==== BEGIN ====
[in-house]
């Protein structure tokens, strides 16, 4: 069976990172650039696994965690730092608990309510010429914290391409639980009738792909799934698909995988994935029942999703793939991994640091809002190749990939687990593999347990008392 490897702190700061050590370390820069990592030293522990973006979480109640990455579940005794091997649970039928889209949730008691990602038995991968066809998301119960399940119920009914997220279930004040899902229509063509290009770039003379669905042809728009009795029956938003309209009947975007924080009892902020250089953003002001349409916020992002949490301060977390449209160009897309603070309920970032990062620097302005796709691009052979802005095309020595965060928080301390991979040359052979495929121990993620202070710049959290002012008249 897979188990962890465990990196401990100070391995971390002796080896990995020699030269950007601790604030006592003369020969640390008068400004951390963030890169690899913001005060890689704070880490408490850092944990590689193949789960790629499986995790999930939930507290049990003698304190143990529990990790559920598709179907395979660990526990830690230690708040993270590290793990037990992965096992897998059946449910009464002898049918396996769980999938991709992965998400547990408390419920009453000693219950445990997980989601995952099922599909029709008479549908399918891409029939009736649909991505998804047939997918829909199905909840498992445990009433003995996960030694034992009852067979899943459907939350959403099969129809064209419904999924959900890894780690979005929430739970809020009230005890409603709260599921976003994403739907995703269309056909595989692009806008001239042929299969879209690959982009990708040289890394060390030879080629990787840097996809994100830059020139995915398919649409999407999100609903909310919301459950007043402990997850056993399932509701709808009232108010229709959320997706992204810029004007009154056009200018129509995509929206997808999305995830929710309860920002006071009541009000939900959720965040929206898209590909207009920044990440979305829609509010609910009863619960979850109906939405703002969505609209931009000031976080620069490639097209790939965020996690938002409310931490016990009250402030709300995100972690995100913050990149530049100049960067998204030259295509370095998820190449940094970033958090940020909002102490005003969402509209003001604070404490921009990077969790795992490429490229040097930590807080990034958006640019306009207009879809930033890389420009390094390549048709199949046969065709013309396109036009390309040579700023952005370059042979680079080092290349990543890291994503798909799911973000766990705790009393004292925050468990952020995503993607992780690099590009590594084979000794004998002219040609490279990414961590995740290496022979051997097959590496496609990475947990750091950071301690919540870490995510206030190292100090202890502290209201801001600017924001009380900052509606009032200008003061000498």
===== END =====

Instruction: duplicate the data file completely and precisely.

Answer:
[in-house]
């Protein structure tokens, strides 16, 4: 069976990172650039696994965690730092608990309510010429914290391409639980009738792909799934698909995988994935029942999703793939991994640091809002190749990939687990593999347990008392 490897702190700061050590370390820069990592030293522990973006979480109640990455579940005794091997649970039928889209949730008691990602038995991968066809998301119960399940119920009914997220279930004040899902229509063509290009770039003379669905042809728009009795029956938003309209009947975007924080009892902020250089953003002001349409916020992002949490301060977390449209160009897309603070309920970032990062620097302005796709691009052979802005095309020595965060928080301390991979040359052979495929121990993620202070710049959290002012008249 897979188990962890465990990196401990100070391995971390002796080896990995020699030269950007601790604030006592003369020969640390008068400004951390963030890169690899913001005060890689704070880490408490850092944990590689193949789960790629499986995790999930939930507290049990003698304190143990529990990790559920598709179907395979660990526990830690230690708040993270590290793990037990992965096992897998059946449910009464002898049918396996769980999938991709992965998400547990408390419920009453000693219950445990997980989601995952099922599909029709008479549908399918891409029939009736649909991505998804047939997918829909199905909840498992445990009433003995996960030694034992009852067979899943459907939350959403099969129809064209419904999924959900890894780690979005929430739970809020009230005890409603709260599921976003994403739907995703269309056909595989692009806008001239042929299969879209690959982009990708040289890394060390030879080629990787840097996809994100830059020139995915398919649409999407999100609903909310919301459950007043402990997850056993399932509701709808009232108010229709959320997706992204810029004007009154056009200018129509995509929206997808999305995830929710309860920002006071009541009000939900959720965040929206898209590909207009920044990440979305829609509010609910009863619960979850109906939405703002969505609209931009000031976080620069490639097209790939965020996690938002409310931490016990009250402030709300995100972690995100913050990149530049100049960067998204030259295509370095998820190449940094970033958090940020909002102490005003969402509209003001604070404490921009990077969790795992490429490229040097930590807080990034958006640019306009207009879809930033890389420009390094390549048709199949046969065709013309396109036009390309040579700023952005370059042979680079080092290349990543890291994503798909799911973000766990705790009393004292925050468990952020995503993607992780690099590009590594084979000794004998002219040609490279990414961590995740290496022979051997097959590496496609990475947990750091950071301690919540870490995510206030190292100090202890502290209201801001600017924001009380900052509606009032200008003061000498």